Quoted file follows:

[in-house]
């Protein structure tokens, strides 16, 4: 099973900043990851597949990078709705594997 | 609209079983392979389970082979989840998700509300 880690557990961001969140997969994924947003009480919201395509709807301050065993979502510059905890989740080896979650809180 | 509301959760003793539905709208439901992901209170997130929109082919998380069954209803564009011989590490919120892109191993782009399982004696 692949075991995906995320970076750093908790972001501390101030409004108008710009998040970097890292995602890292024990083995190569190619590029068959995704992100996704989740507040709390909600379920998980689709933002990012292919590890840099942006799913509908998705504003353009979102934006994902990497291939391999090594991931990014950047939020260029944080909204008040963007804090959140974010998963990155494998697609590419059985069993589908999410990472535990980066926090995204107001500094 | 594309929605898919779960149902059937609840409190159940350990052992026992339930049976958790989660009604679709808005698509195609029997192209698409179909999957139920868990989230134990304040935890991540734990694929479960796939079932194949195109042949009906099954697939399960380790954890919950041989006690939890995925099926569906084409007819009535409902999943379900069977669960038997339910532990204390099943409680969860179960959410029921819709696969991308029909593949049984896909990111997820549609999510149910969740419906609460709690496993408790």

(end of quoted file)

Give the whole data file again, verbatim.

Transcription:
[in-house]
């Protein structure tokens, strides 16, 4: 099973900043990851597949990078709705594997 | 609209079983392979389970082979989840998700509300 880690557990961001969140997969994924947003009480919201395509709807301050065993979502510059905890989740080896979650809180 | 509301959760003793539905709208439901992901209170997130929109082919998380069954209803564009011989590490919120892109191993782009399982004696 692949075991995906995320970076750093908790972001501390101030409004108008710009998040970097890292995602890292024990083995190569190619590029068959995704992100996704989740507040709390909600379920998980689709933002990012292919590890840099942006799913509908998705504003353009979102934006994902990497291939391999090594991931990014950047939020260029944080909204008040963007804090959140974010998963990155494998697609590419059985069993589908999410990472535990980066926090995204107001500094 | 594309929605898919779960149902059937609840409190159940350990052992026992339930049976958790989660009604679709808005698509195609029997192209698409179909999957139920868990989230134990304040935890991540734990694929479960796939079932194949195109042949009906099954697939399960380790954890919950041989006690939890995925099926569906084409007819009535409902999943379900069977669960038997339910532990204390099943409680969860179960959410029921819709696969991308029909593949049984896909990111997820549609999510149910969740419906609460709690496993408790």